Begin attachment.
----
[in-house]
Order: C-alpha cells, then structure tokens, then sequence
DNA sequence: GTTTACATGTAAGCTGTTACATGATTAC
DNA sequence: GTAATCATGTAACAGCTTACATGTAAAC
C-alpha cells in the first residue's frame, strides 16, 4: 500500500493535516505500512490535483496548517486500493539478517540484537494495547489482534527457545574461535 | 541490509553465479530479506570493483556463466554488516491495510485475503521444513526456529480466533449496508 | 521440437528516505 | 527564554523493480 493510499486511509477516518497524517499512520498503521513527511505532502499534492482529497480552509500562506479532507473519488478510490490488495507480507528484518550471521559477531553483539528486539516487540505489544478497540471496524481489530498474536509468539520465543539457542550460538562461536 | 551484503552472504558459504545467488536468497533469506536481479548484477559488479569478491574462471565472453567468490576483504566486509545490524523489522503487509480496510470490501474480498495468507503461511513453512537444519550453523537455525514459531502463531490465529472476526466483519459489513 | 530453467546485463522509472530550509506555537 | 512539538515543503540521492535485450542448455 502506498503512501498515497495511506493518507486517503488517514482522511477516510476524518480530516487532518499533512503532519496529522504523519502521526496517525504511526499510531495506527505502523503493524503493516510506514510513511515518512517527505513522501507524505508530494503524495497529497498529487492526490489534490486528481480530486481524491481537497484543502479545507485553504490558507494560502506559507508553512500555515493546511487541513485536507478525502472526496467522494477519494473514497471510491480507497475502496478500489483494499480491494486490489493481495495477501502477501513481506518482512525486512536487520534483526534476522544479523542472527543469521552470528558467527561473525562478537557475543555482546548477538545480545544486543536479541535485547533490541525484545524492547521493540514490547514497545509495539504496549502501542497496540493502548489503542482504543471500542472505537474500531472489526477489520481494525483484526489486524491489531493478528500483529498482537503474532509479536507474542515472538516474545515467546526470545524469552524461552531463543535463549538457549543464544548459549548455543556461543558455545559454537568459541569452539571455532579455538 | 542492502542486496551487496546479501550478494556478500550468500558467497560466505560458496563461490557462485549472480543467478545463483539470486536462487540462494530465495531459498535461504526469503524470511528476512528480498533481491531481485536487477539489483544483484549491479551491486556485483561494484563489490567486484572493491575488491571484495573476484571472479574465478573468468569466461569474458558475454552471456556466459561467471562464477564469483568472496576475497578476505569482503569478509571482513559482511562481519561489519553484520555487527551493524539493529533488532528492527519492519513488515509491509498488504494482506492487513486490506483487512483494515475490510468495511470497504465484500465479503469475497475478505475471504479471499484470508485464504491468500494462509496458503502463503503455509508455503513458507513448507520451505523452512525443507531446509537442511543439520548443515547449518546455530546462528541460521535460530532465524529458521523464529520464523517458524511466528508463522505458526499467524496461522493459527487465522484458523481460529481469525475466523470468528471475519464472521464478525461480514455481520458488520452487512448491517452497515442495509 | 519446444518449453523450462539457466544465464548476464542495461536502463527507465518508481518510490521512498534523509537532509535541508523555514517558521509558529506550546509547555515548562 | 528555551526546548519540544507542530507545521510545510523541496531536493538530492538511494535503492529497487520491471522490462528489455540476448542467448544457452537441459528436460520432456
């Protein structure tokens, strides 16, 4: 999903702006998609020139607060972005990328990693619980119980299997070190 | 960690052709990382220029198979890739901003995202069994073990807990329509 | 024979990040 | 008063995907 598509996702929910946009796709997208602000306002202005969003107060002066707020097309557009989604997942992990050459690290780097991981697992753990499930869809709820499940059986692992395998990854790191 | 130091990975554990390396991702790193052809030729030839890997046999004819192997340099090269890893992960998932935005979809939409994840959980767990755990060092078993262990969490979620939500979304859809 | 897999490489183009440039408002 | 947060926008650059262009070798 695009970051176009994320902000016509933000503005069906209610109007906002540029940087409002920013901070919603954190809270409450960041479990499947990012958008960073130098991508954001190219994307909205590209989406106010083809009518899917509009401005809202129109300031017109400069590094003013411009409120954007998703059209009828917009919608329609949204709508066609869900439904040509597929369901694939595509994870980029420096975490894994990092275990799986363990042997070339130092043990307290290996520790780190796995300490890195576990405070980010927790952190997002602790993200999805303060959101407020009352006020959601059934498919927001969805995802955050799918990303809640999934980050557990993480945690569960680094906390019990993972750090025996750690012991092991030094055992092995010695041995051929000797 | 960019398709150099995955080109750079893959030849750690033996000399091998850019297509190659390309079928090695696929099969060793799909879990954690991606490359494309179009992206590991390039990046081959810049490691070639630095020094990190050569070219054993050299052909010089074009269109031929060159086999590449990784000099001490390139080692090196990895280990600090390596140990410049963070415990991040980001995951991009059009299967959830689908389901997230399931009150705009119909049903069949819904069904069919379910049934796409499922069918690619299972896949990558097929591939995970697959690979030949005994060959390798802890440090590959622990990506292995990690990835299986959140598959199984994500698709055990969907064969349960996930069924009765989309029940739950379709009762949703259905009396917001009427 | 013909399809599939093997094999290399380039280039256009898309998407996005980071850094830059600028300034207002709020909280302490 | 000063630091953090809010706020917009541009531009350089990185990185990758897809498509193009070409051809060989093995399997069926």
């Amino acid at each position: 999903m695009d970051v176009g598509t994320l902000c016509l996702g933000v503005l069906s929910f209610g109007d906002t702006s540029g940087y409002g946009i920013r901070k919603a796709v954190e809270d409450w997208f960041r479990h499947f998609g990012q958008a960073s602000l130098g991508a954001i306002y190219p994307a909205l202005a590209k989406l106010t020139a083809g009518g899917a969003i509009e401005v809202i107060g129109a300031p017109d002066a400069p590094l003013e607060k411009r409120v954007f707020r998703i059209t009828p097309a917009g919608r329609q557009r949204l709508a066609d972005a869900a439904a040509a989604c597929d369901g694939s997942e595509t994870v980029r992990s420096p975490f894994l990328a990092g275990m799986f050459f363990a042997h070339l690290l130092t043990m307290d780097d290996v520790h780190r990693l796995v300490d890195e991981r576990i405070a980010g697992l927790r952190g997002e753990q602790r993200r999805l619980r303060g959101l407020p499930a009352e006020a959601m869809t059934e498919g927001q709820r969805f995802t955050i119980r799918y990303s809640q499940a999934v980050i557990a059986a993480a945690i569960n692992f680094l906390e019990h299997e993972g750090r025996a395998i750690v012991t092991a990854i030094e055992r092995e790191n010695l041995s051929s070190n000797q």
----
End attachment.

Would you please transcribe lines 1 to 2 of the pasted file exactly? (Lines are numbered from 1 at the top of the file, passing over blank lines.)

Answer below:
[in-house]
Order: C-alpha cells, then structure tokens, then sequence